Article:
Give Tom McShea credit. At E3, the GameStop writer penned an 800-word editorial ripping the tone of Medal of Honor: Warfighter‘s multiplayer, saying features like regenerating health and respawning teammates trivialise the sacrifice that the game professes to honour.
In the tradition of a columnist showing up in the locker room after a particularly tough piece, he then went to Electronic Arts’ upstairs suite to hash things out with executive producer Greg Goodrich over 22 squirm-worthy minutes.
McShea made a reasonable point in his editorial, and it’s something a lot of people have found discomforting: an intense combat experience being presented in an entertainment product. Goodrich points out Medal of Honor: Warfighter makes no “realistic” claim — it is simply “authentic” in terms of the tools, weapons, uniforms, dialogue and other supporting features depicted. “There is nothing real about a video game. Absolutely nothing,” Goodrich says. “Combat is combat. Games are games. And we are an entertainment product.”
McShea is holding Goodrich to a high artistic standard, saying that there are war video games out there that are compelling but not necessarily fun. Goodrich acknowledges the heft and substance of games like Operation Flashpoint and ArmA, but reminds us that “no one pays $60 to go to a funeral”.
“A movie is an experience, you go there to hear a story and be introduced to a subject that may touch you as a human being and for a moment, think about that sacrifice,” Goodrich says. “We take that same tone. Our intent is to say thank you, and our intent is to put somebody in these boots so they can experience that.”
Goodrich says that Medal of Honor: Warfighter will also have a “hardcore” mode that strips out the regenerating health that bothered McShea so much. “We have not talked about it, so you just got an exclusive,” Goodrich says. McShea asked why “hardcore” isn’t then the default mode.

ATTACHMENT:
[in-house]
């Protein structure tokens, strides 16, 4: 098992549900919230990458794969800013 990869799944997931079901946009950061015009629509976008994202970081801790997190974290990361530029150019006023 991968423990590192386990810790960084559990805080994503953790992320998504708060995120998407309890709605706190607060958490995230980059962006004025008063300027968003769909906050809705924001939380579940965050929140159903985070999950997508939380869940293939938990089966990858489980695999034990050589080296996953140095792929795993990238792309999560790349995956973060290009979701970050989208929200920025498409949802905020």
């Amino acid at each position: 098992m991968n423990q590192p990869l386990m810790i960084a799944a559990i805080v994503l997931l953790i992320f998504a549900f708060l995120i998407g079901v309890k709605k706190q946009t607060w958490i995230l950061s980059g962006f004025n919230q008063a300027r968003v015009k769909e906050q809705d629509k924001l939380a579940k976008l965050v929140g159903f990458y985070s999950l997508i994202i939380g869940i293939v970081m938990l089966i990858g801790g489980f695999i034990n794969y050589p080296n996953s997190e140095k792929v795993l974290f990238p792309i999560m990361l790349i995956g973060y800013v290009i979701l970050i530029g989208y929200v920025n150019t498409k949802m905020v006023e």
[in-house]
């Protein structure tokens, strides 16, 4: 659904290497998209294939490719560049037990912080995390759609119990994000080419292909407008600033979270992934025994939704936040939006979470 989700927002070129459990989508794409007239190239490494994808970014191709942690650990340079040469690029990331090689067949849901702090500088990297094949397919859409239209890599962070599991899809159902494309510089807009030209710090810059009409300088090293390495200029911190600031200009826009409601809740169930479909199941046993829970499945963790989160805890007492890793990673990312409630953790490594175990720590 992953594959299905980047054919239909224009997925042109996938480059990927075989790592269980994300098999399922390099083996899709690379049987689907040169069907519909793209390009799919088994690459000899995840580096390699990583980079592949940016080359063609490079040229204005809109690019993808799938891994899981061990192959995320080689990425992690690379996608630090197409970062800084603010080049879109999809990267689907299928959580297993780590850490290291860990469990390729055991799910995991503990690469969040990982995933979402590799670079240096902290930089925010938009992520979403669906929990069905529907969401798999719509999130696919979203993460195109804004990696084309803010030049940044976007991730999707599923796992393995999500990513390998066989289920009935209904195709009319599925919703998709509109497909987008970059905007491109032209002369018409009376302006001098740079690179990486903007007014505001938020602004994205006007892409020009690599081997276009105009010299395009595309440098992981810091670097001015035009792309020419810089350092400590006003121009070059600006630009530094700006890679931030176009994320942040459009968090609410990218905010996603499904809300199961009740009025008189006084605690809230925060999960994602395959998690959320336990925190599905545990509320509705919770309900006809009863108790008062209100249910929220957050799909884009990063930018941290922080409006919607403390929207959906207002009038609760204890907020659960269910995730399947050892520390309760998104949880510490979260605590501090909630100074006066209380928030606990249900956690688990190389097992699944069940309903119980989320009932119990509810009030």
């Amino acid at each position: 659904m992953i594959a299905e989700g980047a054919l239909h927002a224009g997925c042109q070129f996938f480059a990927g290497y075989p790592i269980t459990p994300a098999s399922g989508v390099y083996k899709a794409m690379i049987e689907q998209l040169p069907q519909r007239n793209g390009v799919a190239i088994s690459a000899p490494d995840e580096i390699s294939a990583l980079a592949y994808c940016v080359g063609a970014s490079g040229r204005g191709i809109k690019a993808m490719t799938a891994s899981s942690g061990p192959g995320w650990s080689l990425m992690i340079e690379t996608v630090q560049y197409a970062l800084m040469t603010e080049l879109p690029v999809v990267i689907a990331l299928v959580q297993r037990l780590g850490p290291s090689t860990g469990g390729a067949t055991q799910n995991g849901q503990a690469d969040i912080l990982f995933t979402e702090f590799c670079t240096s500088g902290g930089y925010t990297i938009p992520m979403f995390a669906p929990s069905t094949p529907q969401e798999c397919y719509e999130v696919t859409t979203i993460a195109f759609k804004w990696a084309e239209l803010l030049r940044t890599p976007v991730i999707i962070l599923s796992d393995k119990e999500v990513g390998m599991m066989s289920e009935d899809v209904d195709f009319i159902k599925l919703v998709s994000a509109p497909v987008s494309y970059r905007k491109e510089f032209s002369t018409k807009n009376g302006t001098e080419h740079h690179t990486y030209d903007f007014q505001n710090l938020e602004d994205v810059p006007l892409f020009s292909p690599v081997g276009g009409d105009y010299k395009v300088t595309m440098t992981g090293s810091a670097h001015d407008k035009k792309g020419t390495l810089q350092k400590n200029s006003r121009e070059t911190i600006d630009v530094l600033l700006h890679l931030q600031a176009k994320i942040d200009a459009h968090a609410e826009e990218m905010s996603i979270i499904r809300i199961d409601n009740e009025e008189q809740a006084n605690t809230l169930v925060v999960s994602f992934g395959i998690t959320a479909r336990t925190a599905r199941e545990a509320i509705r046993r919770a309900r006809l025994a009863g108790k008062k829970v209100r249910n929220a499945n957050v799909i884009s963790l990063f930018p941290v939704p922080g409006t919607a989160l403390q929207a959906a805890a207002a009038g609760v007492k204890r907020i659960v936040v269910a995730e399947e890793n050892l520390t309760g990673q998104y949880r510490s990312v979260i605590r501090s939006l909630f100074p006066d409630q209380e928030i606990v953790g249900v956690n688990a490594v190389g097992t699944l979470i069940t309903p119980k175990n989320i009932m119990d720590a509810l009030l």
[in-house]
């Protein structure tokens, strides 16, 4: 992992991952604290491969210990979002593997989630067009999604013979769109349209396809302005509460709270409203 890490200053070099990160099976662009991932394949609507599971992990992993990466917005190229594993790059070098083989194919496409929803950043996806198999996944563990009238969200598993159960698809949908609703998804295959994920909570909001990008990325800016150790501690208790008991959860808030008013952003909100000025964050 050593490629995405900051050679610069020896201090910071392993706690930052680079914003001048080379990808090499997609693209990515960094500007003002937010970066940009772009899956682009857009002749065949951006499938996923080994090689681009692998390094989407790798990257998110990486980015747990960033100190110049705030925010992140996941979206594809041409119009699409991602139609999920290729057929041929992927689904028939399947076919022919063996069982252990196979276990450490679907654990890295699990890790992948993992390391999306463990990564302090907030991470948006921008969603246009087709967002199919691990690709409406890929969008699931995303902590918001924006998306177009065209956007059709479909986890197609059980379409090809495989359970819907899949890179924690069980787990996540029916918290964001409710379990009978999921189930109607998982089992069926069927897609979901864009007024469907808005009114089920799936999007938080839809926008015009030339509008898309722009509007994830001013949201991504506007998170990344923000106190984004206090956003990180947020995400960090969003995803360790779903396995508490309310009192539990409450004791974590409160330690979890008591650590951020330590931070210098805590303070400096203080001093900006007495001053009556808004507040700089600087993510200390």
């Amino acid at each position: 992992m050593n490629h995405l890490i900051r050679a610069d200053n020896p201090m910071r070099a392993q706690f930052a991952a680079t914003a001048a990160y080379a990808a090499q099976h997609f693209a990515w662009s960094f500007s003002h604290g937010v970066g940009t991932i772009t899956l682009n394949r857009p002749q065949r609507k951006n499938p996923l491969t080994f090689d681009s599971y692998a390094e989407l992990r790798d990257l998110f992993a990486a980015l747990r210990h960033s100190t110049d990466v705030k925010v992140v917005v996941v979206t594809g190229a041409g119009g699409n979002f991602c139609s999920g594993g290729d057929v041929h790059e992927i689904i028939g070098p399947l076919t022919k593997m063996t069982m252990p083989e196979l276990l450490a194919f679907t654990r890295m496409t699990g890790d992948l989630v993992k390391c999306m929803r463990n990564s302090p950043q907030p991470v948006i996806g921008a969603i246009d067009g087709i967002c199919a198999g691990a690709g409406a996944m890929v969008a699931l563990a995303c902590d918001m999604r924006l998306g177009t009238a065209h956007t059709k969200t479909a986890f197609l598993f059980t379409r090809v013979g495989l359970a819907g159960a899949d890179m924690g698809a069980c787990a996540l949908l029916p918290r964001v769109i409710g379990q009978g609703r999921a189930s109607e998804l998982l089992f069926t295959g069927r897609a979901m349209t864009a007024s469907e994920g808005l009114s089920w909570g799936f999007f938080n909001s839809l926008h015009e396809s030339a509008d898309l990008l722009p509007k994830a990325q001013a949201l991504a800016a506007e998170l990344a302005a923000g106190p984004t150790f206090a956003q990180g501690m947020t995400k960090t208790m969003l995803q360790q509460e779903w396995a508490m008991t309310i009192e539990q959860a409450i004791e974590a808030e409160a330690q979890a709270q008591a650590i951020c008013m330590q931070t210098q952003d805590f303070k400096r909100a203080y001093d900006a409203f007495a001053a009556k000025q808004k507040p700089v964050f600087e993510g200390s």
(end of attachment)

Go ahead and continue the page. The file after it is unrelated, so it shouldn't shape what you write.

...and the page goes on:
“We’re at E3,” Goodrich says. “Regenerating health and the modes we’re showing … this environment is very loud and to really punch through and get noticed from the GameSpots or the IGNs or the G4s, you gotta have those bullets and bombs for the dudebros. This is a very entertainment-focused piece of art that we’re doing.”
McShea argues that when Goodrich says “It’s a video game”, it’s a diminishing term or a lower standard, and that’s a fair point. But, Goodrich says, “that’s the business we’re in … it’s the medium of our time. We try to do the best we can with Medal of Honor: Warfighter, with those core tenets and give an experience to our audience and understand what these guys may be going through and living through.
“They’re having fun, they’re experiencing it,” Goodrich says. “They’re taking that journey. They’re in those boots. And while they’re in those boots, I can tell them a story of a human being.”
I think I see where Goodrich is coming from. I had a professor who resented the “toy department” label that sports writing got, and believed that the sports section in fact has a special obligation to readers. That subject may be the only thing that a person chooses to read all day, and it may be the only context in which you could get them to think about issues of race, gender, social differences and problems, even economics. Goodrich’s product — which, yes, is a game that captures the attention of the dudebros — may be the only venue in which they’re willing to think more deeply about a soldier’s job and his life.
To McShea’s point, yes, if someone plays only the multiplayer, I don’t believe it would be that thought-provoking. But to Goodrich’s, if the appeal of multiplayer action leads that kind of person to a considerate singleplayer experience, and Warfighter sounds as though it will seriously offer one, then the game can make an honorable claim of fostering respect for duty.
A Matter of Authenticity [GameSpot]